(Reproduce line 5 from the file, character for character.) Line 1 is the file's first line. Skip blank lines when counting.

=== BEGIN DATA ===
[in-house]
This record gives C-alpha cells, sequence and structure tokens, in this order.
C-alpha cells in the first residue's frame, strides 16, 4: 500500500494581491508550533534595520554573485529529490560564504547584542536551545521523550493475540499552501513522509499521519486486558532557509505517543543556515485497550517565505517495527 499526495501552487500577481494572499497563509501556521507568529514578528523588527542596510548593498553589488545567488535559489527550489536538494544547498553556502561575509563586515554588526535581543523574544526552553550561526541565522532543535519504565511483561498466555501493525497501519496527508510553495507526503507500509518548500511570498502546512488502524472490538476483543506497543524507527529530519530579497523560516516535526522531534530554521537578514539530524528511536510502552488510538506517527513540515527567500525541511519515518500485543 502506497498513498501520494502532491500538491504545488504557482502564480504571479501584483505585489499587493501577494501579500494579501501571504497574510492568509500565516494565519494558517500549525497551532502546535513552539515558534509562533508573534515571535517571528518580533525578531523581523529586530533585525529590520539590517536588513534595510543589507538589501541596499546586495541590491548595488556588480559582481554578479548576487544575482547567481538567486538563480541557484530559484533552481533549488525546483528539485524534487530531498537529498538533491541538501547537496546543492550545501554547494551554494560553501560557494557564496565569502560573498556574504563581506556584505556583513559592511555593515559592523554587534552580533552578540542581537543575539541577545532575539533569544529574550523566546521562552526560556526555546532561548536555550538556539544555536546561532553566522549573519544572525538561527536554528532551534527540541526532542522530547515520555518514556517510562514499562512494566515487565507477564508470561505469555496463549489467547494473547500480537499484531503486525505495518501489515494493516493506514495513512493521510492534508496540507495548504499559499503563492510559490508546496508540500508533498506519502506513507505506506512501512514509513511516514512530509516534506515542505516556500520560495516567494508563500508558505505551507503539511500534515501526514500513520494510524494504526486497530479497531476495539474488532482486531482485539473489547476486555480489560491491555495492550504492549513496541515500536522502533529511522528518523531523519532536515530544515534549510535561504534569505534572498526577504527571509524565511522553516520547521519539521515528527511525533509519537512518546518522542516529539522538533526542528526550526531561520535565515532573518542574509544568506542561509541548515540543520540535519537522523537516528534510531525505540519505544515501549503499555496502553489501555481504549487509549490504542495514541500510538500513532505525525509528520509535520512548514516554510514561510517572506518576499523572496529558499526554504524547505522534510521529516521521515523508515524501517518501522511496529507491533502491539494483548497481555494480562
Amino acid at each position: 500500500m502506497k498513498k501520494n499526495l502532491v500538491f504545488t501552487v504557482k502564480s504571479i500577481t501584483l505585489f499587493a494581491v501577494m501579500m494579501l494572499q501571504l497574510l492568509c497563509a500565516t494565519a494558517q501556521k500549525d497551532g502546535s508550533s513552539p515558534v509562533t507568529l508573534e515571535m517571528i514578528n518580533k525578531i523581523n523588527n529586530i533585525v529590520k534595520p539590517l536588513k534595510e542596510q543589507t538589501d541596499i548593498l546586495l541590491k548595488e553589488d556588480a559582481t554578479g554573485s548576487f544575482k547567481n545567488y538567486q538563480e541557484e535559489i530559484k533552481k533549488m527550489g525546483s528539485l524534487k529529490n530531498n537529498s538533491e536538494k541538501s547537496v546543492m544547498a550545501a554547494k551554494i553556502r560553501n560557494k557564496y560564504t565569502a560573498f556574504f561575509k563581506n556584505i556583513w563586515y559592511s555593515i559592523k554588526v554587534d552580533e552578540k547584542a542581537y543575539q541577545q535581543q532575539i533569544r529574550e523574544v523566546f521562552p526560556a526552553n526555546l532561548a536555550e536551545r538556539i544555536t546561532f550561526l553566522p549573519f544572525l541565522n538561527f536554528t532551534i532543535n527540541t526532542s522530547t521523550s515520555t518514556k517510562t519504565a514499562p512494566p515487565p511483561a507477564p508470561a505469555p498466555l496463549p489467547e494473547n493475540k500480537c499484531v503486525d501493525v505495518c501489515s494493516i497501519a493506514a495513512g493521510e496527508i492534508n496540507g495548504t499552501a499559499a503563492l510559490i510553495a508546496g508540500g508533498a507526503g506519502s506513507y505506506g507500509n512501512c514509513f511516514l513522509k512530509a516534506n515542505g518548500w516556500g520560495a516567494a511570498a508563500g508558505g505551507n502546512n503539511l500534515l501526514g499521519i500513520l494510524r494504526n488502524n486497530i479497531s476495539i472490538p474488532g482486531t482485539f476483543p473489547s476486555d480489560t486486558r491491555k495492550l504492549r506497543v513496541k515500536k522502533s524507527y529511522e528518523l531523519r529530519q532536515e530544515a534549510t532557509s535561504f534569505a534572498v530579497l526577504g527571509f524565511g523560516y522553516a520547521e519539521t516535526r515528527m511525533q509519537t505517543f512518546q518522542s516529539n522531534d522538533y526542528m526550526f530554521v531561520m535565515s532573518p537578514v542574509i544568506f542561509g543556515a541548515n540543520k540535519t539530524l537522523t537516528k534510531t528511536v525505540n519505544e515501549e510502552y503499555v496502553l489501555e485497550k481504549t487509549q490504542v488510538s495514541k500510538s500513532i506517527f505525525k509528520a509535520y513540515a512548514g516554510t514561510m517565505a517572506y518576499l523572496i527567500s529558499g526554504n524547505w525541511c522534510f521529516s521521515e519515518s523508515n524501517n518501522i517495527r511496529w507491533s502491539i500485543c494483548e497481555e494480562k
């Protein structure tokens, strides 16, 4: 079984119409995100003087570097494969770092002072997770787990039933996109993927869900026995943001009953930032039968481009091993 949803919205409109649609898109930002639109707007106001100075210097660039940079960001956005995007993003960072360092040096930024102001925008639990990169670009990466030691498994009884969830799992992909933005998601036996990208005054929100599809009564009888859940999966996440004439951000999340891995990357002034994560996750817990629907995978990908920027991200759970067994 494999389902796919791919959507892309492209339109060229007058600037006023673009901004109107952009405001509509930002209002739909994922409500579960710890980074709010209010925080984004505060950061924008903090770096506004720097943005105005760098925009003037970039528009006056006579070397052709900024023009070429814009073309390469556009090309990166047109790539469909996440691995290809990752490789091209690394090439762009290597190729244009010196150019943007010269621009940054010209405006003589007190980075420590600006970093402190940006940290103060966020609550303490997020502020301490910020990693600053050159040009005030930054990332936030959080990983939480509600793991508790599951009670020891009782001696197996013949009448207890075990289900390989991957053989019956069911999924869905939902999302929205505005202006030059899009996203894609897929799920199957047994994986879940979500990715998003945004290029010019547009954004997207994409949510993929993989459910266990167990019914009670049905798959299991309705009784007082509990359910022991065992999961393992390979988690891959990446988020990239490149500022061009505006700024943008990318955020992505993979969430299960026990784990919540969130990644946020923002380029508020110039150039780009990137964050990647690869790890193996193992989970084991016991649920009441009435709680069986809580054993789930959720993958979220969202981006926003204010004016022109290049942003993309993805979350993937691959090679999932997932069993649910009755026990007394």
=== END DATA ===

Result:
């Protein structure tokens, strides 16, 4: 079984119409995100003087570097494969770092002072997770787990039933996109993927869900026995943001009953930032039968481009091993 949803919205409109649609898109930002639109707007106001100075210097660039940079960001956005995007993003960072360092040096930024102001925008639990990169670009990466030691498994009884969830799992992909933005998601036996990208005054929100599809009564009888859940999966996440004439951000999340891995990357002034994560996750817990629907995978990908920027991200759970067994 494999389902796919791919959507892309492209339109060229007058600037006023673009901004109107952009405001509509930002209002739909994922409500579960710890980074709010209010925080984004505060950061924008903090770096506004720097943005105005760098925009003037970039528009006056006579070397052709900024023009070429814009073309390469556009090309990166047109790539469909996440691995290809990752490789091209690394090439762009290597190729244009010196150019943007010269621009940054010209405006003589007190980075420590600006970093402190940006940290103060966020609550303490997020502020301490910020990693600053050159040009005030930054990332936030959080990983939480509600793991508790599951009670020891009782001696197996013949009448207890075990289900390989991957053989019956069911999924869905939902999302929205505005202006030059899009996203894609897929799920199957047994994986879940979500990715998003945004290029010019547009954004997207994409949510993929993989459910266990167990019914009670049905798959299991309705009784007082509990359910022991065992999961393992390979988690891959990446988020990239490149500022061009505006700024943008990318955020992505993979969430299960026990784990919540969130990644946020923002380029508020110039150039780009990137964050990647690869790890193996193992989970084991016991649920009441009435709680069986809580054993789930959720993958979220969202981006926003204010004016022109290049942003993309993805979350993937691959090679999932997932069993649910009755026990007394």